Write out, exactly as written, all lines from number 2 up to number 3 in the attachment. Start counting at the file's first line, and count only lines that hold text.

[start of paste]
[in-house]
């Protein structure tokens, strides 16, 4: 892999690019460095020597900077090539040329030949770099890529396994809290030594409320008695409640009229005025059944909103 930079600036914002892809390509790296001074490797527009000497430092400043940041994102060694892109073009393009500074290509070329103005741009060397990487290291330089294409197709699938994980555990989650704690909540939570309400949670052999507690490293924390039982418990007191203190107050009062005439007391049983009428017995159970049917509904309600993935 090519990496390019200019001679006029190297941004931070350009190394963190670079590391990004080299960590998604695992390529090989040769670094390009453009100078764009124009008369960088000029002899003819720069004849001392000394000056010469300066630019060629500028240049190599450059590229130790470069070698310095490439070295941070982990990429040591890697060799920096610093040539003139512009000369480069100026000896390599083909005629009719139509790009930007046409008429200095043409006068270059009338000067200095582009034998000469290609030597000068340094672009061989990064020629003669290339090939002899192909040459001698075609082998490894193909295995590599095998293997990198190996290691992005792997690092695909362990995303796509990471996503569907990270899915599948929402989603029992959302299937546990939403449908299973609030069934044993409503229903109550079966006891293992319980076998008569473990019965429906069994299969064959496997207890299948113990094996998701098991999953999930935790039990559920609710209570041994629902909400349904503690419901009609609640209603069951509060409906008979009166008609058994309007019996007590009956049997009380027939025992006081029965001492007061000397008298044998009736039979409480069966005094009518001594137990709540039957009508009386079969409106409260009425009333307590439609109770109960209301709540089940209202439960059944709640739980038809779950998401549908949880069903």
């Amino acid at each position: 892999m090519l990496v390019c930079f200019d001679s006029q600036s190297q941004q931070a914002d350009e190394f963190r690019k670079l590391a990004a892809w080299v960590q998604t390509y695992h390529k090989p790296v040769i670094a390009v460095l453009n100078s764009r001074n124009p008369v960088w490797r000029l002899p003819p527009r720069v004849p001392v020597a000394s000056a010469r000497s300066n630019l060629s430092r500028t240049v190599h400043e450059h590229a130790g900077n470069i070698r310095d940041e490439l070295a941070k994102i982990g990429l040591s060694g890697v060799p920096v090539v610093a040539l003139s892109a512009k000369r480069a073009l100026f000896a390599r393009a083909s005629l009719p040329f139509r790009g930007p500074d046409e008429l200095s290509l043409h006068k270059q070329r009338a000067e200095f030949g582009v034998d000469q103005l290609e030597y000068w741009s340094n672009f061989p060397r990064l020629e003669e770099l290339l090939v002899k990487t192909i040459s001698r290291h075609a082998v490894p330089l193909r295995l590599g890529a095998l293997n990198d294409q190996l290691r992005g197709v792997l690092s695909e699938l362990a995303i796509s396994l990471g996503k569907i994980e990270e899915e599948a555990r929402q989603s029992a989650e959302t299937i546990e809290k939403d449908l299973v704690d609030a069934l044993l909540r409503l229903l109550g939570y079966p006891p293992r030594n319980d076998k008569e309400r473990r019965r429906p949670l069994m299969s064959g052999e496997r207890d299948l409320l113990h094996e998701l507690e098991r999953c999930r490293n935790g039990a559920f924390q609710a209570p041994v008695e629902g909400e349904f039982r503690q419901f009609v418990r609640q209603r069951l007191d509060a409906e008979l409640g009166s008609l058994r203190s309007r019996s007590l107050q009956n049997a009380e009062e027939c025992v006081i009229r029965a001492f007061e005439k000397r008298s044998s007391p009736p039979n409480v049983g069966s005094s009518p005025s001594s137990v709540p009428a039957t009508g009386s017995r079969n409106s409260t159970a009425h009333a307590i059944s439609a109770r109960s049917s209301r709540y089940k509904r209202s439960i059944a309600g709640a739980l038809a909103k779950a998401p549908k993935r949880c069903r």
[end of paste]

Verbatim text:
């Protein structure tokens, strides 16, 4: 892999690019460095020597900077090539040329030949770099890529396994809290030594409320008695409640009229005025059944909103 930079600036914002892809390509790296001074490797527009000497430092400043940041994102060694892109073009393009500074290509070329103005741009060397990487290291330089294409197709699938994980555990989650704690909540939570309400949670052999507690490293924390039982418990007191203190107050009062005439007391049983009428017995159970049917509904309600993935 090519990496390019200019001679006029190297941004931070350009190394963190670079590391990004080299960590998604695992390529090989040769670094390009453009100078764009124009008369960088000029002899003819720069004849001392000394000056010469300066630019060629500028240049190599450059590229130790470069070698310095490439070295941070982990990429040591890697060799920096610093040539003139512009000369480069100026000896390599083909005629009719139509790009930007046409008429200095043409006068270059009338000067200095582009034998000469290609030597000068340094672009061989990064020629003669290339090939002899192909040459001698075609082998490894193909295995590599095998293997990198190996290691992005792997690092695909362990995303796509990471996503569907990270899915599948929402989603029992959302299937546990939403449908299973609030069934044993409503229903109550079966006891293992319980076998008569473990019965429906069994299969064959496997207890299948113990094996998701098991999953999930935790039990559920609710209570041994629902909400349904503690419901009609609640209603069951509060409906008979009166008609058994309007019996007590009956049997009380027939025992006081029965001492007061000397008298044998009736039979409480069966005094009518001594137990709540039957009508009386079969409106409260009425009333307590439609109770109960209301709540089940209202439960059944709640739980038809779950998401549908949880069903």
């Amino acid at each position: 892999m090519l990496v390019c930079f200019d001679s006029q600036s190297q941004q931070a914002d350009e190394f963190r690019k670079l590391a990004a892809w080299v960590q998604t390509y695992h390529k090989p790296v040769i670094a390009v460095l453009n100078s764009r001074n124009p008369v960088w490797r000029l002899p003819p527009r720069v004849p001392v020597a000394s000056a010469r000497s300066n630019l060629s430092r500028t240049v190599h400043e450059h590229a130790g900077n470069i070698r310095d940041e490439l070295a941070k994102i982990g990429l040591s060694g890697v060799p920096v090539v610093a040539l003139s892109a512009k000369r480069a073009l100026f000896a390599r393009a083909s005629l009719p040329f139509r790009g930007p500074d046409e008429l200095s290509l043409h006068k270059q070329r009338a000067e200095f030949g582009v034998d000469q103005l290609e030597y000068w741009s340094n672009f061989p060397r990064l020629e003669e770099l290339l090939v002899k990487t192909i040459s001698r290291h075609a082998v490894p330089l193909r295995l590599g890529a095998l293997n990198d294409q190996l290691r992005g197709v792997l690092s695909e699938l362990a995303i796509s396994l990471g996503k569907i994980e990270e899915e599948a555990r929402q989603s029992a989650e959302t299937i546990e809290k939403d449908l299973v704690d609030a069934l044993l909540r409503l229903l109550g939570y079966p006891p293992r030594n319980d076998k008569e309400r473990r019965r429906p949670l069994m299969s064959g052999e496997r207890d299948l409320l113990h094996e998701l507690e098991r999953c999930r490293n935790g039990a559920f924390q609710a209570p041994v008695e629902g909400e349904f039982r503690q419901f009609v418990r609640q209603r069951l007191d509060a409906e008979l409640g009166s008609l058994r203190s309007r019996s007590l107050q009956n049997a009380e009062e027939c025992v006081i009229r029965a001492f007061e005439k000397r008298s044998s007391p009736p039979n409480v049983g069966s005094s009518p005025s001594s137990v709540p009428a039957t009508g009386s017995r079969n409106s409260t159970a009425h009333a307590i059944s439609a109770r109960s049917s209301r709540y089940k509904r209202s439960i059944a309600g709640a739980l038809a909103k779950a998401p549908k993935r949880c069903r």